Wild American Sannyasin

Being a sannyasin (‘renunciate’, some who has dedicated their entire life towards spiritual pursuits) in the United States can be difficult when one is removed from a spiritual order.

First (for me), it means attention to discipline.  Not living in an ashram (‘spiritual hermitage’) its very easy to sleep in, to not do sadhana (‘spiritual practices’), to eat non-Prana filled food (like junk food, for example).

Second (also for me), it can be a tad isolating.  Which is not to say I am alone, for I have many loving, caring, bright and beautiful friends in my life.  Friends who I enjoy being with, sharing with, laughing and crying with, yet friends whose lives are often very different from my own.

My friends wake up in the morning and prepare for their day.  Eating breakfast, drinking coffee, getting the kids ready, driving to work, and/or any other number of obligations.

I wake up and meditate, then do Yoga.  This is part of my sadhana.

My dear friends watch television and news programs, American Idol and sitcoms.  I tune in only on occasion (recently, I’ve been following some of the Olympics, and stay atop current events by reading headlines).

Where my dear friends strive for a goal – family, career, home, flat screen tv, loose weight – I do my best to not strive, to not do .. to simply Be.  I do my best to be rid of possessions and possessiveness, to be unattached to things.  My only goal is to realize I Am That, or to identify where I feel separate from the Source, to rest comfortably within the Supreme.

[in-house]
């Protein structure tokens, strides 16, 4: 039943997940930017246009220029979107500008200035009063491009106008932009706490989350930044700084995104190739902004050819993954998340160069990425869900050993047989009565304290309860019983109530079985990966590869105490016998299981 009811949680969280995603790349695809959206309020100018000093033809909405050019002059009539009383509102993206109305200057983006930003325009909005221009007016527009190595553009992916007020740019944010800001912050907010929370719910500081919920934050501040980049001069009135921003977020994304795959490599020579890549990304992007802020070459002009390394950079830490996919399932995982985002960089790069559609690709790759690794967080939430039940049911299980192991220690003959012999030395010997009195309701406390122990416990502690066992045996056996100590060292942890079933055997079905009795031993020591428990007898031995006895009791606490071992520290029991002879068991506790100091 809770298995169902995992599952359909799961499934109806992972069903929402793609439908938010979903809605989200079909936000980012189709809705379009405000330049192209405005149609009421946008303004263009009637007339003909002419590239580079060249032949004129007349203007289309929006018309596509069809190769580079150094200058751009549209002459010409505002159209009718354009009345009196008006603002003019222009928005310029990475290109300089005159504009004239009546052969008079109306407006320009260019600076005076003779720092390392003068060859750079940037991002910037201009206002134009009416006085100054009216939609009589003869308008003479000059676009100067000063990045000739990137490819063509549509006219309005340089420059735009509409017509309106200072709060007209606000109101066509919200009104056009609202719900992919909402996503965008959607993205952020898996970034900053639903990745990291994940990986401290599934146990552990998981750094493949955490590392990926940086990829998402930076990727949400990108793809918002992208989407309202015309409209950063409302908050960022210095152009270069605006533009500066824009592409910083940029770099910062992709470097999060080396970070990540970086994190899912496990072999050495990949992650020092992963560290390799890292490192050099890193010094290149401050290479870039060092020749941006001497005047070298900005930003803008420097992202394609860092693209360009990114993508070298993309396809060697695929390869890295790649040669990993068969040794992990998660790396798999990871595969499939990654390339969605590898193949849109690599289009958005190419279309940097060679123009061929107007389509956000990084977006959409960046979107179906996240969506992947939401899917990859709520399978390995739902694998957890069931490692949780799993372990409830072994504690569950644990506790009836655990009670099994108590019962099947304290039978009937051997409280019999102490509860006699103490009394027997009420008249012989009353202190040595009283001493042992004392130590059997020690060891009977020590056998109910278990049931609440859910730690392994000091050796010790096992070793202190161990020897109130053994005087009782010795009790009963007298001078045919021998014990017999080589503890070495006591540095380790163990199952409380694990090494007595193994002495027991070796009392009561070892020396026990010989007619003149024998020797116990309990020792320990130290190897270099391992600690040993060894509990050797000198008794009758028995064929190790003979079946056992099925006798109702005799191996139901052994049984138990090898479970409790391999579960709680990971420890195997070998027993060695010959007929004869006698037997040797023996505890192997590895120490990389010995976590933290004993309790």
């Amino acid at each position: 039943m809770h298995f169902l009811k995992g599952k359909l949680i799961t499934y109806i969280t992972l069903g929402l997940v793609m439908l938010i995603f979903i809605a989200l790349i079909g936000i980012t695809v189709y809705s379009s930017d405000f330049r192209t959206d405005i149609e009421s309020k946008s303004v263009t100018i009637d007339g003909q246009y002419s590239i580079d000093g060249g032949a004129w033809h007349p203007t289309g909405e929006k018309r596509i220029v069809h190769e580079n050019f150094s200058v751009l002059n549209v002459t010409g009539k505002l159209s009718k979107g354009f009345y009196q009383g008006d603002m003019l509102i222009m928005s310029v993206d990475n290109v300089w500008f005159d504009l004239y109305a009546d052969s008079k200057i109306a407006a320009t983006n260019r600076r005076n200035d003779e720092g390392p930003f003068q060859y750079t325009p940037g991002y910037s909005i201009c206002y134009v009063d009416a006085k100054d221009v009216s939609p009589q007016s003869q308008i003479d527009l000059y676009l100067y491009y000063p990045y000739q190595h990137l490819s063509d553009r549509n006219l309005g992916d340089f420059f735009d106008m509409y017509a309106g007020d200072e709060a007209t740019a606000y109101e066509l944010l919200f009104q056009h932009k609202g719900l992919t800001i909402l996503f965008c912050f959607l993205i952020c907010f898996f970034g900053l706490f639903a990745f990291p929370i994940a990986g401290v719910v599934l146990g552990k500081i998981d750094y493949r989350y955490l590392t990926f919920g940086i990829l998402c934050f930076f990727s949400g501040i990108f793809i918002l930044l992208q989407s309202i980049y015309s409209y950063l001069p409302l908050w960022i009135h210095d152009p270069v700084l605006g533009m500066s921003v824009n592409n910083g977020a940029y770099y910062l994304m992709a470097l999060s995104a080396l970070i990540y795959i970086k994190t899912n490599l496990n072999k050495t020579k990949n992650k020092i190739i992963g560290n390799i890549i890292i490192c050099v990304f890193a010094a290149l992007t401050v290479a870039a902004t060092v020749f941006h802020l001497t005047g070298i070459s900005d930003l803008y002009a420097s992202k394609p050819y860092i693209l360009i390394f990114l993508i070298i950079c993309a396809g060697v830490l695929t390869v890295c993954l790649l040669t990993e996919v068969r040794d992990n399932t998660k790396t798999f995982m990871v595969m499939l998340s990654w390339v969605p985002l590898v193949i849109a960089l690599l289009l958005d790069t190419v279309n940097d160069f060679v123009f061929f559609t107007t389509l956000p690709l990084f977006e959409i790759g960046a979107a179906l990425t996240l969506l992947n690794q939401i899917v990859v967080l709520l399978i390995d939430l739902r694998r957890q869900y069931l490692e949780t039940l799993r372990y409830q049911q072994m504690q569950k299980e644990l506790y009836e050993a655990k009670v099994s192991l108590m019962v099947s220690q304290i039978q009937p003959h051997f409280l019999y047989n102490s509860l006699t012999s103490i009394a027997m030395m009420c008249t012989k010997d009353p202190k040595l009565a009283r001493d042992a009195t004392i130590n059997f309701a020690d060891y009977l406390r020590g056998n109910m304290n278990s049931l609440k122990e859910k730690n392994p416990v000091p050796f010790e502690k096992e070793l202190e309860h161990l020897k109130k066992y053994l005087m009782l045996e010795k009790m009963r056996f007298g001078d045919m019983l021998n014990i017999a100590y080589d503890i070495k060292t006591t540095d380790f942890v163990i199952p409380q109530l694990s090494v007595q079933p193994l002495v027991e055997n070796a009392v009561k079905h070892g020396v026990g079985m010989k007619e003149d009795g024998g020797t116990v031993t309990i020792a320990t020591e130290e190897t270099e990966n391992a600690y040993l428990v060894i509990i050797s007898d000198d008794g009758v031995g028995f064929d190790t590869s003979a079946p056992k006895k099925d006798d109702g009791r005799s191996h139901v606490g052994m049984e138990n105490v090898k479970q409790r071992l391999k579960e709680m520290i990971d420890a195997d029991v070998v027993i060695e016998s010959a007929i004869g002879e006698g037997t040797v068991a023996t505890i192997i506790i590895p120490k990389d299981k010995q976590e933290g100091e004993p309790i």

Over the years I have read many Vedic texts (‘wisdom teachings’), from many spiritual traditions, and sat at the knee of many spiritual teachers.  From Christian to Buddhist, from Pagan to neo-pagan, from Zen to Tao, from Baha’i Faith to Rastafari, from Sufi to Shamanism, from Unitarian Universalism to Contemplative Prayer.  And within every word, within every prayer, I find Yoga.

Yoga means ‘union’ – the union of one’s self with the divine, and that is the message of every heartfelt prayer of every human being on the planet.

Where many get confused is that the word ‘yoga’ is used to describe over 200 approaches to life and living.  Hathayoga (Hatha Yoga), for example, is ‘physical union’, or exercise.  Then there is Bhaktiyog (devotion union), Rajayog (royal union; meditation), Karmayog (action union; helping, volunteering), Mantrayog (chanting union), Layayog (chakra, kundalini union), and so many more.  And all of them are simply methods – ways to approach and discover one’s personal center.

Like many upon the Yogic path, the path of union (to include all world faiths), I have read the Bhagavad Gita, the ‘Blessed Song’.  Additionally, I have taken numerous courses on the Gita, to open myself to its wisdom, allowing it to take root within.  I mention this because, as an American Sannyasin, I have certain tasks to perform, gifted to me from my guru.  One such direction is from the Gita, and I have found it to be sustaining advice, wise counsel, comfort and nourishment as I walk through life.  In short, it is a guideline for living.  Not a dictate or demand, just a gentle suggestion.  Specifically, it is how Yogi’s live, or what they have given up all else to obtain.

So for those of you who seek the Yogic path, or those who are already upon it, or those who value direction that transcends all world religion, I offer to you chapter 12, verses 13-20, from the Bhagavad Gita.

“He who hates no creature, who is friendly and compassionate to all, who is free from attachment and egoism, balanced in pleasure and pain, and forgiving.  Ever content, steady in meditation, possessed of firm conviction, self-controlled, with mind and intellect dedicated to Me, he, My devotee, is dear to Me.